To encode one message of block length [TeX:] $$k_1$$ using a generator matrix [TeX:] $$\mathbf{G}_S$$ of size [TeX:] $$k_1 \times n$$ at the source, the number of multiplication operations performed is [TeX:] $$O_s^{\times}=k_1 n$$, and the number of addition operations is [TeX:] $$O_s^{+}=\left(k_1-1\right) n$$. Hence, a total of [TeX:] $$O_s^{\times}+O_s^{+}=k_1 n+\left(k_1-1\right) n$$ elementary operations are involved in encoding one message block. The number of elementary operations then becomes

for message blocks encoded by the source. Similarly, the total number of elementary operations required to encode message blocks retransmitted by the relay node is

In the destination’s view, [TeX:] $$\Gamma n$$ direct sum operations of the two codewords generated by the source and relay are performed. Hence, the total number of elementary operations performed for each unique jth selection pattern [TeX:] $$\Omega_j$$ fixed at the relay is

Consequently,

elementary operations are carried out in the exhaustive search method for [TeX:] $$\varphi$$ different selection patterns that are successively fixed at the relay. The number of elementary operations carried out in the partial search method is

for [TeX:] $$\bar{\varphi}$$ distinct selection patterns that are successively fixed at the relay. We obtain [TeX:] $$O^{\bar{\varphi}} \lt\lt O^{\varphi}$$.

## V. JOINT DECODING

We designate by [TeX:] $$C_S \text {-decoder and } C_R \text {-decoder }$$ the decoders related to the TDCG codes employed by the source and relay, respectively. Each decoder will utilize the maximum likelihood decoding algorithm.

We employ a joint decoding scheme based on two different algorithms, namely, the naive Algorithm 3 and smart Algorithm 4. In contrast to the naive algorithm, smart algorithm always fully exploits the resources at the destination from each time slot of the coded-cooperation. In every joint decoding scheme, the two decoders, [TeX:] $$C_S \text {-decoder and } C_R \text {-decoder }$$, will be applied at the destination to decode the two parts of noisecorrupted compound codeword [TeX:] $$\left[\hat{\mathbf{r}}_1, \hat{\mathbf{r}}_2\right]$$ jointly constructed by the source and relay, respectively.

## VI. ERROR PERFORMANCE COMPARISONS FOR VARIOUS SCHEMES

This section examines the bit-error-rate (BER) performances of the TDCGCC schemes in a flat fading channel under various channel conditions. The numerical simulation analysis has considered the TDCGCC schemes listed in Table II. Each TDCGCC system employs BPSK modulation with coherent detection over a fast Rayleigh fading channel. We represent the SNR for the channel between the (S-D), (S-R), and (R-D) links, respectively, by the symbols [TeX:] $$\lambda_{S, D}, \lambda_{S, R} \text {, and } \lambda_{R, D}$$. The total energy of each transmission scheme is taken to be unity. Each corresponding receiver has complete knowledge of the channel state. The relay always achieves SNR gain over the source because it is closer to the source than the destination is to the source. It is also assumed that [TeX:] $$\lambda_{R, D}=\lambda_{S, D}+2 \mathrm{~dB}$$

##### A. BER Performance of TDCGCC Scheme under Different Designed Relay Channel Codes

A performance comparison between optimized (i.e., optimal and sub-optimal) and un-optimized (i.e., random) designed relays in each TDCGCC scheme is investigated in this section. For a fair comparison, (S-R) link is assumed to be ideal, i.e., [TeX:] $$\left(\lambda_{S, R}=\infty\right)$$, and the joint decoder employs the smart algorithm. First, we look at the simulation results of the TDCGCC schemes [TeX:] $$M_1 \text { and } M_2$$ with both optimal and suboptimal relay designs plotted in Figs. 5 and 6, respectively. Both optimal and sub-optimal relay designs yield nearly the same BER performance at low to medium SNR, while at high SNR, the TDCGCC schemes with optimally designed relay nodes slightly outperform ones with the sub-optimally designed relay nodes. Since the sub-optimal design of a relay has a reduced processing complexity, it is then suggested and adopted for optimizing the TDCGCC schemes in all subsequent performance analyses.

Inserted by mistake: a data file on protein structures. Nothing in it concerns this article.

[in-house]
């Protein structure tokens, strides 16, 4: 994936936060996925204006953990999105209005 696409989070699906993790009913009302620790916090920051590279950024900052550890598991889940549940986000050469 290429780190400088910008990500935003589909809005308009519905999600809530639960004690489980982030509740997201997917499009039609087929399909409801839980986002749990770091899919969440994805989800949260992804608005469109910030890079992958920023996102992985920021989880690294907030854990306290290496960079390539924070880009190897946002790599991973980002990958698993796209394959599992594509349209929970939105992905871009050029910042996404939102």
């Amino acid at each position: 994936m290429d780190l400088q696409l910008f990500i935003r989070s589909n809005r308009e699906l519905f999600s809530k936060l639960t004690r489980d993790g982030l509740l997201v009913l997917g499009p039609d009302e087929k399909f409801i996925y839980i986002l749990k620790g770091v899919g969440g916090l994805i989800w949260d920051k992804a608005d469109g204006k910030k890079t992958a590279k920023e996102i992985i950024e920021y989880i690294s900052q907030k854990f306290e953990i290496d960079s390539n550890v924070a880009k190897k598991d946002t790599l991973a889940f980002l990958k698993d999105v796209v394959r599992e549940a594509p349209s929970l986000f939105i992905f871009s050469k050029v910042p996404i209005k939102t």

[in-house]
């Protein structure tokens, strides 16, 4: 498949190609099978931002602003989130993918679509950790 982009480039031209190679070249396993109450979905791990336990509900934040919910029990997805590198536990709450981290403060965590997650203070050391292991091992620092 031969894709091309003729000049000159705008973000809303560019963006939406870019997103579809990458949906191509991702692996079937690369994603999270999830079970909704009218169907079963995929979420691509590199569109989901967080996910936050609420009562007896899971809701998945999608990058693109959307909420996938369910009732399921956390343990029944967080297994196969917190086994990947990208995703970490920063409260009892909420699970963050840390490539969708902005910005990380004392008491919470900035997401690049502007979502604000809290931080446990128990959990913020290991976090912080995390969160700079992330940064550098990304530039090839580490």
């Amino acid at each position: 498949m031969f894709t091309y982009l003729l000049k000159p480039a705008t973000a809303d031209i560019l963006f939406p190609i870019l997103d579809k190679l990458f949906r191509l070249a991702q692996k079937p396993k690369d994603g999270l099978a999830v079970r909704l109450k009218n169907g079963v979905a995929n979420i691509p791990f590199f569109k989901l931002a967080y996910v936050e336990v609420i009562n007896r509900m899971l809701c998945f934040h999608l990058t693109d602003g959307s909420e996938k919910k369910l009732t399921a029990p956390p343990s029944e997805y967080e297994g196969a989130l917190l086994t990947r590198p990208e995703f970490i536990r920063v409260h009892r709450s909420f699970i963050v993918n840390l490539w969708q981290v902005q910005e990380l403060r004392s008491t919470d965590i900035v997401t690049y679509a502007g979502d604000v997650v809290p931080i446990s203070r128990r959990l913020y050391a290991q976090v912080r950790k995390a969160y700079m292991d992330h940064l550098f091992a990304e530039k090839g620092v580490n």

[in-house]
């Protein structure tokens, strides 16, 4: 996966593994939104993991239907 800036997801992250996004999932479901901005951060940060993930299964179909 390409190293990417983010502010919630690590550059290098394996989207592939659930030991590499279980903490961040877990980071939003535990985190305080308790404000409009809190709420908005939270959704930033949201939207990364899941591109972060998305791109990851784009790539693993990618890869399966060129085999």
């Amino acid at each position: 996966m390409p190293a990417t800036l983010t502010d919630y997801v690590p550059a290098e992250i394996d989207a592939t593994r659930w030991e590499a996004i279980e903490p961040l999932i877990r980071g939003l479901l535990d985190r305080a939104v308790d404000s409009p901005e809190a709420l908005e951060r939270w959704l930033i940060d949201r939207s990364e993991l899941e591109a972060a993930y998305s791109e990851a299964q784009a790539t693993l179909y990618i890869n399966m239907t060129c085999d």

Secondly, we look at the simulation results of the TDCGCC schemes [TeX:] $$M_1, M_2, \text { and } M_3$$ with un-optimized (i.e., random) and optimized (i.e., sub-optimal) designed relay designs plotted in Figs. 5, 6, and 7, respectively. The un-optimized designed relay lags behind the optimized designed relay and continuously gets degraded with an increase in the SNR. Evidently, optimized design in the relay node greatly improves the overall performance of a TDCG coding scheme. The loss in the BER performance of un-optimized design channel code is attributable to improper bit selection at the relay, which reduces the cooperation resources and hence the overall system performance.

##### B. BER Performance of TDCGCC Schemes Employing Naive and Smart Joint Decoding Algorithms

We should use a decoding approach that can make use of all the resources that our optimized relay channel has to offer. For each of the three schemes [TeX:] $$M_1, M_2, \text { and } M_3$$, two decoding strategies the Naive Algorithm 3 and Smart Algorithm 4 joint decoding algorithms-are compared.We assume that each of the schemes uses an ideal (S-R) link and a sub-optimal designed relay. Figs. 8, 9, and 10 display the results from the Monte Carlos simulation. When the joint decoder uses the smart algorithm instead of the naive algorithm, the BER performance is better for each of the three TDCGCC schemes. This is due to the fact that the smart algorithm gains an advantage by feeding more reliable CR-decoder decoded bits into the CS-decoder during the joint decoding. For instance, utilizing the smart algorithm schemes [TeX:] $$M_1, M_2, \text { and } M_3$$, respectively, outperforms the naive algorithm scheme by approximately 0:8 dB, 1 dB, and 1:1 dB each at the [TeX:] $$\mathrm{BER}=10^{-2}$$, as shown in Figs. 8, 9, and 10, respectively. These results demonstrate the value of resources made available through optimized cooperation.